The ingredients of a fresh global economic crisis are assembling, and the IMF and the World Bank are failing to acknowledge their role in creating them.
Larry Elliott, The Guardian’s economics editor, writes:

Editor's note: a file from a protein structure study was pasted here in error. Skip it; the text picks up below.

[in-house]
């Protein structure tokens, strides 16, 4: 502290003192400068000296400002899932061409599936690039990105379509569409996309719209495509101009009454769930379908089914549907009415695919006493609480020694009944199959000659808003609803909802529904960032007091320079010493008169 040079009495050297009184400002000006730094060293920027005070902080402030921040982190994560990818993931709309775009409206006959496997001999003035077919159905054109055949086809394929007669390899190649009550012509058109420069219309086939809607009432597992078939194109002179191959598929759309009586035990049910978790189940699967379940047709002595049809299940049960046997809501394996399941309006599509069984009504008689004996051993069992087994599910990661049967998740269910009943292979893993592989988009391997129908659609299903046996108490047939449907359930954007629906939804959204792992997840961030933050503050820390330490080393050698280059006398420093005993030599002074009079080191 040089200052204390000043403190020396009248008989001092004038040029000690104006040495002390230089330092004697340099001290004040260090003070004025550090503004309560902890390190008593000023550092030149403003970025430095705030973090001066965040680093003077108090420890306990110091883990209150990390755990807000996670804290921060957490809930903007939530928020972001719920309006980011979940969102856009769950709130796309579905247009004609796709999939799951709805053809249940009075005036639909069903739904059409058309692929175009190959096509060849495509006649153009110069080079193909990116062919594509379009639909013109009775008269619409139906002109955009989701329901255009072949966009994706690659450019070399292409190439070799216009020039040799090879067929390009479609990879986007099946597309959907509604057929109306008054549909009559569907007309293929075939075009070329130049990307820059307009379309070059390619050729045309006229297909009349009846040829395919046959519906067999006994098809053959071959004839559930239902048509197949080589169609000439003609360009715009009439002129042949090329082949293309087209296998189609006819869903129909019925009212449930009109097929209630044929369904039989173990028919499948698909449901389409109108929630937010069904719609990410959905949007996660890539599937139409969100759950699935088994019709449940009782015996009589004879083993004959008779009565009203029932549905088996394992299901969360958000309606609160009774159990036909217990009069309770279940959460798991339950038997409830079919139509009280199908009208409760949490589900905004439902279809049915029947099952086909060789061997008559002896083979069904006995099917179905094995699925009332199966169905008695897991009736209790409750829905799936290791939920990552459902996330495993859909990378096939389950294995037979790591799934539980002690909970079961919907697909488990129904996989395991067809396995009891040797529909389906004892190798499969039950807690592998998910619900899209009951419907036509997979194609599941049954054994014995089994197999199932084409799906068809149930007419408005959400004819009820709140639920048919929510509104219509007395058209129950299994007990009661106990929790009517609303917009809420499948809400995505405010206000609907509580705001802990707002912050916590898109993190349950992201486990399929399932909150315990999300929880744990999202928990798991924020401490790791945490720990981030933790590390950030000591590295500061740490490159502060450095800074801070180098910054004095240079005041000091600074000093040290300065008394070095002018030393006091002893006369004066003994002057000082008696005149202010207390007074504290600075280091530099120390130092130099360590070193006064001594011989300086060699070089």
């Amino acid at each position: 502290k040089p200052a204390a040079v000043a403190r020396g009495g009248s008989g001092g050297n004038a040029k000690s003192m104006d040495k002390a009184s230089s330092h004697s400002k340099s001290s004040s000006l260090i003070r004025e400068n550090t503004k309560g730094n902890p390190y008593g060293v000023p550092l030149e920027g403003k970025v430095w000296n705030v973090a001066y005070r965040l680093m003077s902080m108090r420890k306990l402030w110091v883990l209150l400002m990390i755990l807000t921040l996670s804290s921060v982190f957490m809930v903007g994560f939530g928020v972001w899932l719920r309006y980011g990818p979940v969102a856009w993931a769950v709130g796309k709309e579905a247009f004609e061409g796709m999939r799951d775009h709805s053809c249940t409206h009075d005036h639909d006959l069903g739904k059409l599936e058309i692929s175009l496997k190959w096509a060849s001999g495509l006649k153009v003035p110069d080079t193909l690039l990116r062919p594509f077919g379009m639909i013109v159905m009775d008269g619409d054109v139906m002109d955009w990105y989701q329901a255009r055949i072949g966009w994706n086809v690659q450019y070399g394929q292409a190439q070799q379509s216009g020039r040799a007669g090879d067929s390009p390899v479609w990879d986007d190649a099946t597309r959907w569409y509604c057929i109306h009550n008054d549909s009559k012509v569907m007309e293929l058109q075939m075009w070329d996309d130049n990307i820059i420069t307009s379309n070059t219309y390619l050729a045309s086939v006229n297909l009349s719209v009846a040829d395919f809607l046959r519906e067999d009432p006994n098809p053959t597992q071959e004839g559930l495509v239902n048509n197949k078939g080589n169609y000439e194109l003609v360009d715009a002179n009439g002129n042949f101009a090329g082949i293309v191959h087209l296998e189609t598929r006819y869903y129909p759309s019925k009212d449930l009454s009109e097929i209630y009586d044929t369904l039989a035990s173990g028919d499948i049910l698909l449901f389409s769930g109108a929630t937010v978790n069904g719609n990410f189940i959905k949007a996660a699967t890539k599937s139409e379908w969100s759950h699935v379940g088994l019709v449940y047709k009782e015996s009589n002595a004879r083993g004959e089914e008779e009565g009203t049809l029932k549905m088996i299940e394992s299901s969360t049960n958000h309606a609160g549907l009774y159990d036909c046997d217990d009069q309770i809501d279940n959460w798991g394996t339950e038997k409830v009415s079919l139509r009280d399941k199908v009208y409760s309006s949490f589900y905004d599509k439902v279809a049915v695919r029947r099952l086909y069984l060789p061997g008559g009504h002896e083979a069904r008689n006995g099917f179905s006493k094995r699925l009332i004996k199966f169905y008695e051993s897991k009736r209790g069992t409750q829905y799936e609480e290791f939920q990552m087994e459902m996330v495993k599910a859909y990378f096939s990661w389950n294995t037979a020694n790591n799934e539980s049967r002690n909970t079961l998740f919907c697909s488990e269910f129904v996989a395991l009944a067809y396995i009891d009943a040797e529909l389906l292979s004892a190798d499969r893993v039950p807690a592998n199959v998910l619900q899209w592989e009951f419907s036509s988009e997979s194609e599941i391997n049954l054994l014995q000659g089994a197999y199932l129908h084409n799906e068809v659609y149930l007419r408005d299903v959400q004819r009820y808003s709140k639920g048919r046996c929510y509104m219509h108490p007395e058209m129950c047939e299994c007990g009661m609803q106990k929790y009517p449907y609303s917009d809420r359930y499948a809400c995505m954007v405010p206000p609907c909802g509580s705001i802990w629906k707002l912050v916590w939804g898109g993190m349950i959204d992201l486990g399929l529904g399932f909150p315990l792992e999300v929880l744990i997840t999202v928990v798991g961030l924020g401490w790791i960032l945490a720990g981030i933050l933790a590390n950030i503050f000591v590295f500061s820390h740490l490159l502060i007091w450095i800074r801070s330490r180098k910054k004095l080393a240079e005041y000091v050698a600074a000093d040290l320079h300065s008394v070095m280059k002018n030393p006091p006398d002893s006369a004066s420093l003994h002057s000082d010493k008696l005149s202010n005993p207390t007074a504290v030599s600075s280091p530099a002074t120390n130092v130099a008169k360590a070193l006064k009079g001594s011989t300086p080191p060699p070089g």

According to the IMF, global debt has risen to a record level of $152tn (£1223tn) – more than double world GDP – at a time when activity is sluggish. Collapsing commodity prices and weak demand from the west has meant growth in sub-Saharan Africa is running at half the level of population growth. Companies in the emerging world loaded up on debt during the commodity boom and are now vulnerable to rising US interest rates and any softening of the global economy. China is the most egregious example of debt being used to boost activity artificially.[But] The argument that rising debt is fine because on the other side of ledger is an asset increasing in value is specious. The only reason the assets are rising in price is because investors are taking on more debt to buy them. At some point, the asset bubble bursts leaving the borrowers in severe problem. This was the lesson of the sub-prime crisis and it is remarkable that memories are so short.